Photo courtesy of Iconic Snob Galeries

In addition, to your flagship design center, you’ve recently created an smaller studio. Can you tell us more about this space?
Yes, this past winter season we opened a “pop-up studio” on Antique Row, and it was a great success! I then realized that I need more space to house the ever-expanding curated collection, so I decided to convert our 1,500 square foot storage space into an annex of the main gallery for new acquisitions. We also use the space for exhibitions of up and coming artists, painters, sculptors, photographers and furniture designers. And as if the 6,000 square foot galley was not enough, we also have a 4,000 square foot, private warehouse full of merchandise that allows us to rotate pieces to keep the gallery looking fresh and exciting for our customers.

How would you describe your personal style, and who are some of your biggest style inspirations?
I personally prefer pieces with clean lines, exotic finishes and materials, such as zebrano wood, acajou mahogany, shagreen and python skin to name a few.  I’m inspired by designers such as Jacques Adnet, Jean-Michel Frank and Karl Springer.

Photo courtesy of Iconic Snob Galeries

Who are some of your favorite designers?
Karl Springer for his clean-line designs, bold forms and use of high quality and exotic materials. Barovier et Toso Murano glass pieces for their continuous ability to be on the cutting edge of modern designs to keep with the times and their vintage pieces are as timeless today as they were in the early and mid 20th century. Jacques Adnet for his use of cerused oak and moderne forms. Maison Baguès for their use of rock crystal and, as others on my list, a timeless design sensibility that mixes well with traditional and modern interiors.

Do you have any advice for aspiring collectors?
I believe in referencing the past to today’s designs and understanding what made the great designers great. Concentrate not on current trends, but on classic designs. Especially when you’re collecting, buy the best piece(s) your budget will allow, even if it’s only one piece. Then, if you ever decide to replace or sell that piece, it won’t be a headache to do so. As a result, in my opinion, reproductions are not a great investment… visually or financially. As the saying goes, “When you buy the best you only cry once.”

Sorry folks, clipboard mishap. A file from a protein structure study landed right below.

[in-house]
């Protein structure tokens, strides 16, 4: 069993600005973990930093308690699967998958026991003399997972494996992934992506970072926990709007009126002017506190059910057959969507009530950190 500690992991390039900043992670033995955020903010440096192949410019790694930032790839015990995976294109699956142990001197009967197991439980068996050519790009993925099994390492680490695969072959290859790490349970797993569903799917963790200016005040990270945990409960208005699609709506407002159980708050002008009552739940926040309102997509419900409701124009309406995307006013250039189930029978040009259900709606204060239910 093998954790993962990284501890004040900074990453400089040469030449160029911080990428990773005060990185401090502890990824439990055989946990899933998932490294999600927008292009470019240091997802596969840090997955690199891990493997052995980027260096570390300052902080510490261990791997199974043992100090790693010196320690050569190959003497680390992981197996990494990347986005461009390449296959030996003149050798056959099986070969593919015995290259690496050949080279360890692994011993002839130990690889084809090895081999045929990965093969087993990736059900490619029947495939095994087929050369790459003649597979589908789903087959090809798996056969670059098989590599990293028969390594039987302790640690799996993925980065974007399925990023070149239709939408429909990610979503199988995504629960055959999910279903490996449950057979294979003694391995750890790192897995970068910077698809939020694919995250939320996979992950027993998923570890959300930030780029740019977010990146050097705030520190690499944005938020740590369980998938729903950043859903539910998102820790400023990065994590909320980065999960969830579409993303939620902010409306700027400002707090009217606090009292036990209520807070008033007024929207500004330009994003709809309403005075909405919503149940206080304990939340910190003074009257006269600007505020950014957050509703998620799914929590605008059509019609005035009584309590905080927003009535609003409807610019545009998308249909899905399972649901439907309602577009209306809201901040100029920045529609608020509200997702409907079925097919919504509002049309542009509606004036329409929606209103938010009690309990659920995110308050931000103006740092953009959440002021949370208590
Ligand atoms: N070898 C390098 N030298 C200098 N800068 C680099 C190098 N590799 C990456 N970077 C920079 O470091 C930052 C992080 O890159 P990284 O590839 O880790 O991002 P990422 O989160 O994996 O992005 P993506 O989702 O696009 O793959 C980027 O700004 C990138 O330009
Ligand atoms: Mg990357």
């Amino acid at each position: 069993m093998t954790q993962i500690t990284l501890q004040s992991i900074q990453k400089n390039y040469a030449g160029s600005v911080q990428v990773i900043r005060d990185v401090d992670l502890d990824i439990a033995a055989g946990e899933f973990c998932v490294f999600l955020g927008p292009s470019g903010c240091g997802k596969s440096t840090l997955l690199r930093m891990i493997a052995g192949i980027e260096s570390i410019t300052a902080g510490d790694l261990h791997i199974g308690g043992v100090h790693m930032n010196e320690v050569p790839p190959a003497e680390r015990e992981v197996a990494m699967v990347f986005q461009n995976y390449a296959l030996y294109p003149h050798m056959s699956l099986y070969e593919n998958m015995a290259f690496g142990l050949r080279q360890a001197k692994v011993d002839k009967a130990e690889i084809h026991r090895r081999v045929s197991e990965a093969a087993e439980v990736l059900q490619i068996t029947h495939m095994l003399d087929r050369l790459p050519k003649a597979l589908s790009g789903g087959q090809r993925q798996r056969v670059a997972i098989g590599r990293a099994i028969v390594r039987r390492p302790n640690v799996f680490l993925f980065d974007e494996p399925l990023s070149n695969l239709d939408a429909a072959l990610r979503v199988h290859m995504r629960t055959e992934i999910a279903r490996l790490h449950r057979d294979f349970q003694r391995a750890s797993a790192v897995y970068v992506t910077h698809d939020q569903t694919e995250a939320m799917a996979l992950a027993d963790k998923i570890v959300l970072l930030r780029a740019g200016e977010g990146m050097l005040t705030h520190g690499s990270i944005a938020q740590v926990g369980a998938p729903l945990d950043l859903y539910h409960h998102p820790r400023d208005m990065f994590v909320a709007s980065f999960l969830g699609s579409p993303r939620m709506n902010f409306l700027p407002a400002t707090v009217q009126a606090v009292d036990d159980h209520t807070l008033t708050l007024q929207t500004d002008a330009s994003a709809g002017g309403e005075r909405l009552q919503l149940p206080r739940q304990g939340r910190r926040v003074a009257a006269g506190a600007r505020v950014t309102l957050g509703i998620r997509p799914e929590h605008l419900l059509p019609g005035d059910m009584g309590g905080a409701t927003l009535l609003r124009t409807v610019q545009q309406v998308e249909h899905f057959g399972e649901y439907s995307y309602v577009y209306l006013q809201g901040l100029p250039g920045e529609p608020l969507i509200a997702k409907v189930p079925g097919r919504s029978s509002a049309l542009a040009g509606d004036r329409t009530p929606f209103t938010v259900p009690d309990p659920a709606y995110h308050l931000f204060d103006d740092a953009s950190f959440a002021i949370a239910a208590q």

Photo courtesy of Iconic Snob Galeries

Are there any vintage designers that you still think are flying a little under the radar?
I’m always searching for up and coming designers and artisans. For example, Art Basel in Miami, Florida has a venue called Design Miami, where you can see new, undiscovered designers trying out new concepts. With time, some will establish a presence in the design field, but I find that not many end up working for our clients and their needs for the time being. The goal is to find a new designer that can create class, timeless pieces.

Are you currently seeing any trends among what your customers are buying or gravitating towards?
Iconic Snob Galeries caters to interior designers and retail customers who are looking for pieces that are organic, one-of-a-kind and fabricated with luxurious materials. So, our gallery is curated with pieces that fit those needs and gives them a look that is on budget, classic, and not “of the moment.”


Lead photo courtesy of Iconic Snob Galeries